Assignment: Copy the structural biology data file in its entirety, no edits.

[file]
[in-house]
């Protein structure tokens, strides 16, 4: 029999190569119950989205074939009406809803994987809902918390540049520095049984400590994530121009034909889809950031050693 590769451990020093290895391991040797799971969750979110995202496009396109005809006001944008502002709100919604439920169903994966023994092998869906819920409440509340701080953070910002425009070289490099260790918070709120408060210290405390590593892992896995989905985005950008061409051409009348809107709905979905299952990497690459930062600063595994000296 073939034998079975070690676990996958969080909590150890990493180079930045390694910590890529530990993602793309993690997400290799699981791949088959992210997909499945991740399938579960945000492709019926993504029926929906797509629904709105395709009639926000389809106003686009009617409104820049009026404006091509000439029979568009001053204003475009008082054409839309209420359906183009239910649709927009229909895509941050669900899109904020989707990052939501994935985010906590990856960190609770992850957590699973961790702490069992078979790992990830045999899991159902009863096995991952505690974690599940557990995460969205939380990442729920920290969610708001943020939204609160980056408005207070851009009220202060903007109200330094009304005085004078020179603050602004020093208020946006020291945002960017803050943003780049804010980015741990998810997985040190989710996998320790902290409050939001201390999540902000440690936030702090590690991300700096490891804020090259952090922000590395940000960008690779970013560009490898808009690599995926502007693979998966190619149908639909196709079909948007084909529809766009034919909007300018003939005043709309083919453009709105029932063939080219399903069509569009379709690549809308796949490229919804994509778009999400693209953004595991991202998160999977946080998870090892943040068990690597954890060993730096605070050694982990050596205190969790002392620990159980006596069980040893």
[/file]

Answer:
[in-house]
């Protein structure tokens, strides 16, 4: 029999190569119950989205074939009406809803994987809902918390540049520095049984400590994530121009034909889809950031050693 590769451990020093290895391991040797799971969750979110995202496009396109005809006001944008502002709100919604439920169903994966023994092998869906819920409440509340701080953070910002425009070289490099260790918070709120408060210290405390590593892992896995989905985005950008061409051409009348809107709905979905299952990497690459930062600063595994000296 073939034998079975070690676990996958969080909590150890990493180079930045390694910590890529530990993602793309993690997400290799699981791949088959992210997909499945991740399938579960945000492709019926993504029926929906797509629904709105395709009639926000389809106003686009009617409104820049009026404006091509000439029979568009001053204003475009008082054409839309209420359906183009239910649709927009229909895509941050669900899109904020989707990052939501994935985010906590990856960190609770992850957590699973961790702490069992078979790992990830045999899991159902009863096995991952505690974690599940557990995460969205939380990442729920920290969610708001943020939204609160980056408005207070851009009220202060903007109200330094009304005085004078020179603050602004020093208020946006020291945002960017803050943003780049804010980015741990998810997985040190989710996998320790902290409050939001201390999540902000440690936030702090590690991300700096490891804020090259952090922000590395940000960008690779970013560009490898808009690599995926502007693979998966190619149908639909196709079909948007084909529809766009034919909007300018003939005043709309083919453009709105029932063939080219399903069509569009379709690549809308796949490229919804994509778009999400693209953004595991991202998160999977946080998870090892943040068990690597954890060993730096605070050694982990050596205190969790002392620990159980006596069980040893």